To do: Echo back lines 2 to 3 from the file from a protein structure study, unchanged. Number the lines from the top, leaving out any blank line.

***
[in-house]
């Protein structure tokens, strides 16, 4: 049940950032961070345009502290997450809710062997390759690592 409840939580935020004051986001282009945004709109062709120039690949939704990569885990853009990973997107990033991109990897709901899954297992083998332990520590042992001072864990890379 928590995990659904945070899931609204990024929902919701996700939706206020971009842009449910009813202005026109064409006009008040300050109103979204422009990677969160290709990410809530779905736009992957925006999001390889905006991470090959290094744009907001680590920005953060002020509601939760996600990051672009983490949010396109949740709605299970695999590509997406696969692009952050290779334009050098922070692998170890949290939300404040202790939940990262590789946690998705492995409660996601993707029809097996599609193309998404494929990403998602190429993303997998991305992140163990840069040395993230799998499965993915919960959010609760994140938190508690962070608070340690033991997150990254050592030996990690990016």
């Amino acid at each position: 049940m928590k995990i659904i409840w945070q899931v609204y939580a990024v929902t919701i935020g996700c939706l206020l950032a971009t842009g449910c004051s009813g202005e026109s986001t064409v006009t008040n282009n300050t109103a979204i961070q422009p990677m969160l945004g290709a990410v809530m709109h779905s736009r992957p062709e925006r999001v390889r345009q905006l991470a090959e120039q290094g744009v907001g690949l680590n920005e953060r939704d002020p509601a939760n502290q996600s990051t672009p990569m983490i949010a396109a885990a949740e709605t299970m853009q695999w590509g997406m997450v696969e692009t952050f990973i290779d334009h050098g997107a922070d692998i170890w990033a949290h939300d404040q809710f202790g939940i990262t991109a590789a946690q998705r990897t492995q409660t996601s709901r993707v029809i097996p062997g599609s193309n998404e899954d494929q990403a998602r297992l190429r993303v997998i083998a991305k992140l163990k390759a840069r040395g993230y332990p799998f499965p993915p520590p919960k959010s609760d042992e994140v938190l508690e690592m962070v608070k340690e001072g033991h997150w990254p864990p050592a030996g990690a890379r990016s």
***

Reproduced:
């Protein structure tokens, strides 16, 4: 049940950032961070345009502290997450809710062997390759690592 409840939580935020004051986001282009945004709109062709120039690949939704990569885990853009990973997107990033991109990897709901899954297992083998332990520590042992001072864990890379 928590995990659904945070899931609204990024929902919701996700939706206020971009842009449910009813202005026109064409006009008040300050109103979204422009990677969160290709990410809530779905736009992957925006999001390889905006991470090959290094744009907001680590920005953060002020509601939760996600990051672009983490949010396109949740709605299970695999590509997406696969692009952050290779334009050098922070692998170890949290939300404040202790939940990262590789946690998705492995409660996601993707029809097996599609193309998404494929990403998602190429993303997998991305992140163990840069040395993230799998499965993915919960959010609760994140938190508690962070608070340690033991997150990254050592030996990690990016």
């Amino acid at each position: 049940m928590k995990i659904i409840w945070q899931v609204y939580a990024v929902t919701i935020g996700c939706l206020l950032a971009t842009g449910c004051s009813g202005e026109s986001t064409v006009t008040n282009n300050t109103a979204i961070q422009p990677m969160l945004g290709a990410v809530m709109h779905s736009r992957p062709e925006r999001v390889r345009q905006l991470a090959e120039q290094g744009v907001g690949l680590n920005e953060r939704d002020p509601a939760n502290q996600s990051t672009p990569m983490i949010a396109a885990a949740e709605t299970m853009q695999w590509g997406m997450v696969e692009t952050f990973i290779d334009h050098g997107a922070d692998i170890w990033a949290h939300d404040q809710f202790g939940i990262t991109a590789a946690q998705r990897t492995q409660t996601s709901r993707v029809i097996p062997g599609s193309n998404e899954d494929q990403a998602r297992l190429r993303v997998i083998a991305k992140l163990k390759a840069r040395g993230y332990p799998f499965p993915p520590p919960k959010s609760d042992e994140v938190l508690e690592m962070v608070k340690e001072g033991h997150w990254p864990p050592a030996g990690a890379r990016s």